Ireland faces a new threat to its avian influenza-free status tomorrow, when precautions against the disease are eased north of the border.
Confinement of all poultry and captive birds indoors away from wild birds or animals continues in the south, with bio-security measures, while poultry owners in the north can let their birds outside, but with extra bio-security requirements.
Agriculture Minister Michael Creed said the bird flu epidemic sweeping across Europe is unprecedented in terms of the number of events and countries affected.
“If the epidemic is prolonged, as with the H5N1 strain in 2006, it could go on to May. There’s also concern that HPAI H5N6, which is currently in South East Asia and has affected humans, could appear in Europe during the next migratory season.”
Since December 2016, there have been 12 confirmed cases of the H5N8 strain of avian influenza in wild birds in Ireland. In Northern Ireland, there have been two confirmed cases.
But as no cases were found in farmed birds, the Republic retains its World Organisation for Animal Health (OIE) international certification that our confined poultry flocks are avian influenza free.
“This is important for the market access it gives us. The UK does not have this status, so Northern Ireland does not,” said Minister Creed.
“Our position is different from the North, as we have OIE acknowledged avian influenza free status. That allows us to have unaffected markets. If we were to have an incident, the status would disappear.”
In Europe, the H5N8 virus was first detected in Hungary on October 28.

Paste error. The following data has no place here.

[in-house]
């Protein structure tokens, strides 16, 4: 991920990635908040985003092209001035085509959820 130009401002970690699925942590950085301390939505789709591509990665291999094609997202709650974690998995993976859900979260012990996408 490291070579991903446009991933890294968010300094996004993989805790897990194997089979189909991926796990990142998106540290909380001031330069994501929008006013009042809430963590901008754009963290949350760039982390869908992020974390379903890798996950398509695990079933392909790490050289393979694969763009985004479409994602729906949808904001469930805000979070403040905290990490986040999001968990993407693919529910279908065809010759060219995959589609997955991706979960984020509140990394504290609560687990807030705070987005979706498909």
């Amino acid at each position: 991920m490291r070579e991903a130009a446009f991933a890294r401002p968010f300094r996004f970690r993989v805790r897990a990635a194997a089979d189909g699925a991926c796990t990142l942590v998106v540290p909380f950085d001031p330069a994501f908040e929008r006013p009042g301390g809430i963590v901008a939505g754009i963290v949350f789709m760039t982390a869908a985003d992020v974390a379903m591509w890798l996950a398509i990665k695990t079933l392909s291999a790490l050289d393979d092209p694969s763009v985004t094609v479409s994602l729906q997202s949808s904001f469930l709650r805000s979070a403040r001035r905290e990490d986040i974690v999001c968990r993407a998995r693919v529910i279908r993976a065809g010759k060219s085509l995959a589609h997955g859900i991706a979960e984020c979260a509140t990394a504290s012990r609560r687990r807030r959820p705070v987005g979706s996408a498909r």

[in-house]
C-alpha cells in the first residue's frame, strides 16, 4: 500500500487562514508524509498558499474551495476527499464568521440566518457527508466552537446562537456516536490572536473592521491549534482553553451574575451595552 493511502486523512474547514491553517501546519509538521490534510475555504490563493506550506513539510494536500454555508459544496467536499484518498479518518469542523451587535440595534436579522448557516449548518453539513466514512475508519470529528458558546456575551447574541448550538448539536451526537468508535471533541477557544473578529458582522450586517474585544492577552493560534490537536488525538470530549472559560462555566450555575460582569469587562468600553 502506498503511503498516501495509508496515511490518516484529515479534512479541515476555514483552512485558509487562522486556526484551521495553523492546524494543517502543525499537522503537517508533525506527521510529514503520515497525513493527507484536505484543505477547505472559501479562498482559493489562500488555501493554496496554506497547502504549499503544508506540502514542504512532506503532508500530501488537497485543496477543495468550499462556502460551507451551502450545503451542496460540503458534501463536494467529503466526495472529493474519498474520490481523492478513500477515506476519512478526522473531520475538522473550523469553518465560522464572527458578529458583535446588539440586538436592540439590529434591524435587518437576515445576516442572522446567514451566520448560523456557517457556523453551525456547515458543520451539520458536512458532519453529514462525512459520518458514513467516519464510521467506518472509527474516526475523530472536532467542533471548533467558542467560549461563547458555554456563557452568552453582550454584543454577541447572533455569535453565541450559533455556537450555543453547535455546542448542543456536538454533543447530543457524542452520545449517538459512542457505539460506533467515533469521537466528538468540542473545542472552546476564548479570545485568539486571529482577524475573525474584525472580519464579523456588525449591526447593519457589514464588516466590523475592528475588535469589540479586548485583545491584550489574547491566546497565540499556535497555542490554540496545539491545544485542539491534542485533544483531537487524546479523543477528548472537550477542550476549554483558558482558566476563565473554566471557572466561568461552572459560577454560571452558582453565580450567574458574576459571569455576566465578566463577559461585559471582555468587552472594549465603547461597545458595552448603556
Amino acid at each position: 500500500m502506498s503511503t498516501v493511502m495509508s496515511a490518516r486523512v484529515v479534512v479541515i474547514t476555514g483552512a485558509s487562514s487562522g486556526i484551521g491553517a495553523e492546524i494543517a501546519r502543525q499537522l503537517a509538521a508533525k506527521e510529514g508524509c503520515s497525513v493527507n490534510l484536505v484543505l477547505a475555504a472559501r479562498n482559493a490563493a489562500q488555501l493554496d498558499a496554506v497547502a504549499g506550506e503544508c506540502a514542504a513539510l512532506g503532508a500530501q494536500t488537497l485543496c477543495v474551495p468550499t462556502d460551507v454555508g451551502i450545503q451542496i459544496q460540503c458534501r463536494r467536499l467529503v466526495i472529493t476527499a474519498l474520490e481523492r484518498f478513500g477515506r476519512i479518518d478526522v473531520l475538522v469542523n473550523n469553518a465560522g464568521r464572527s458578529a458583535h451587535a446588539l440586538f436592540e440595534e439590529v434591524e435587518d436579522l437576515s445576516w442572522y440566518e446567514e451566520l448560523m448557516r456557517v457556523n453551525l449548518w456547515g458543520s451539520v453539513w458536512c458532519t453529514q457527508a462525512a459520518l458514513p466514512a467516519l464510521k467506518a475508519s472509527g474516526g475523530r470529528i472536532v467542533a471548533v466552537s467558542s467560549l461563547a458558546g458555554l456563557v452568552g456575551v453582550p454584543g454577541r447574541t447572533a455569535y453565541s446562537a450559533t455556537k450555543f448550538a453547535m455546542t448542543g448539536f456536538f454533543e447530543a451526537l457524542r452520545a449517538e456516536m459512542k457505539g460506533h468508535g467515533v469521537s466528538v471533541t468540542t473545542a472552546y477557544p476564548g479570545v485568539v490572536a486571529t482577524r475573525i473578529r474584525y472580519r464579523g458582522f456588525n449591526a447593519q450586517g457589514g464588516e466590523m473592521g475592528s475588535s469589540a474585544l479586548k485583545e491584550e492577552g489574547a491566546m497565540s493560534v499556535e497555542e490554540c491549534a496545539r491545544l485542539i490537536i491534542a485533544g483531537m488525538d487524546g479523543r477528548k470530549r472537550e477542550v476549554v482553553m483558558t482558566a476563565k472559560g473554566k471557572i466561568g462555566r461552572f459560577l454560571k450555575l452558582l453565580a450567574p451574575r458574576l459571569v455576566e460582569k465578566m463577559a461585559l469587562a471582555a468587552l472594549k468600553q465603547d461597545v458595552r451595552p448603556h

There have been 405 outbreaks in poultry, 29 in captive birds and 574 cases in wild birds.
These cases have been recorded in 20 member states in 2017, as well as 750 cases in 2016. Hungary and France have had the highest number of outbreaks in poultry.
For the first time ever in Ireland, the Department of Agriculture stipulated at Christmas the requirement to keep birds confined, and Minister Creed decided last week to extend confinement to April 30.
The decision means poultry meat or eggs will no longer have ‘Free Range’ status from tomorrow.
Eggs and poultry meat will now be labelled as Barn Eggs, Barn-Reared, or from birds temporarily housed for their welfare.
Minister Creed said: “We cannot even guarantee that, by retaining the flocks indoors, we will avoid bird flu. It is, however, the best possible course of action to minimise the risk.
"I don’t propose a review between now and the end of April. We will keep the matter under review at that stage, given the incidents. It is critical to note migratory activities will have peaked and subsided by that stage.”
The poultry sector accounts for about 3% of gross agricultural output, and supports around 6,000 jobs, mostly in rural areas. Farm-gate sales in 2015 were €190 million, and poultry meat exports were €320m.
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